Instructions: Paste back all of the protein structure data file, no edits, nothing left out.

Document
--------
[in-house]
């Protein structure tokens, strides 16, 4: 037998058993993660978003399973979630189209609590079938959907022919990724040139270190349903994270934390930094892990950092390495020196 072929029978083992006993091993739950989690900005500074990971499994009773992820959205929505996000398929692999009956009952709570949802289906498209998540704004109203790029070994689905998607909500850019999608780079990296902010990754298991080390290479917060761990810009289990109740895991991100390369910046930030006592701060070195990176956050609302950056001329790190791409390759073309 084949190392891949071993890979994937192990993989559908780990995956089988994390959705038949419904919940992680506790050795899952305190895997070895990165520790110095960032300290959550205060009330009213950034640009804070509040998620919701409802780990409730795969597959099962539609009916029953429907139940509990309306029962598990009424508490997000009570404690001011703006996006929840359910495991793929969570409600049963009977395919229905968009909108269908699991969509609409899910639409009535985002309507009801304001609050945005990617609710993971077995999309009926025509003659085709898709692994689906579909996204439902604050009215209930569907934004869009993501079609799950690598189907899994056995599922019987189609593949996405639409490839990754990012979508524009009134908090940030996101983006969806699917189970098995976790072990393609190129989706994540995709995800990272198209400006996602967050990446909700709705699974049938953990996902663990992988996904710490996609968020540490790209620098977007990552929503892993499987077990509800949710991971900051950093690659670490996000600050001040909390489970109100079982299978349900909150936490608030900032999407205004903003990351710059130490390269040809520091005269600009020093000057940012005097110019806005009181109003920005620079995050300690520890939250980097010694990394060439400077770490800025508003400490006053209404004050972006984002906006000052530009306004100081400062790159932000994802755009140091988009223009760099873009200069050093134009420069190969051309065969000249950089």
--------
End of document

[in-house]
């Protein structure tokens, strides 16, 4: 037998058993993660978003399973979630189209609590079938959907022919990724040139270190349903994270934390930094892990950092390495020196 072929029978083992006993091993739950989690900005500074990971499994009773992820959205929505996000398929692999009956009952709570949802289906498209998540704004109203790029070994689905998607909500850019999608780079990296902010990754298991080390290479917060761990810009289990109740895991991100390369910046930030006592701060070195990176956050609302950056001329790190791409390759073309 084949190392891949071993890979994937192990993989559908780990995956089988994390959705038949419904919940992680506790050795899952305190895997070895990165520790110095960032300290959550205060009330009213950034640009804070509040998620919701409802780990409730795969597959099962539609009916029953429907139940509990309306029962598990009424508490997000009570404690001011703006996006929840359910495991793929969570409600049963009977395919229905968009909108269908699991969509609409899910639409009535985002309507009801304001609050945005990617609710993971077995999309009926025509003659085709898709692994689906579909996204439902604050009215209930569907934004869009993501079609799950690598189907899994056995599922019987189609593949996405639409490839990754990012979508524009009134908090940030996101983006969806699917189970098995976790072990393609190129989706994540995709995800990272198209400006996602967050990446909700709705699974049938953990996902663990992988996904710490996609968020540490790209620098977007990552929503892993499987077990509800949710991971900051950093690659670490996000600050001040909390489970109100079982299978349900909150936490608030900032999407205004903003990351710059130490390269040809520091005269600009020093000057940012005097110019806005009181109003920005620079995050300690520890939250980097010694990394060439400077770490800025508003400490006053209404004050972006984002906006000052530009306004100081400062790159932000994802755009140091988009223009760099873009200069050093134009420069190969051309065969000249950089």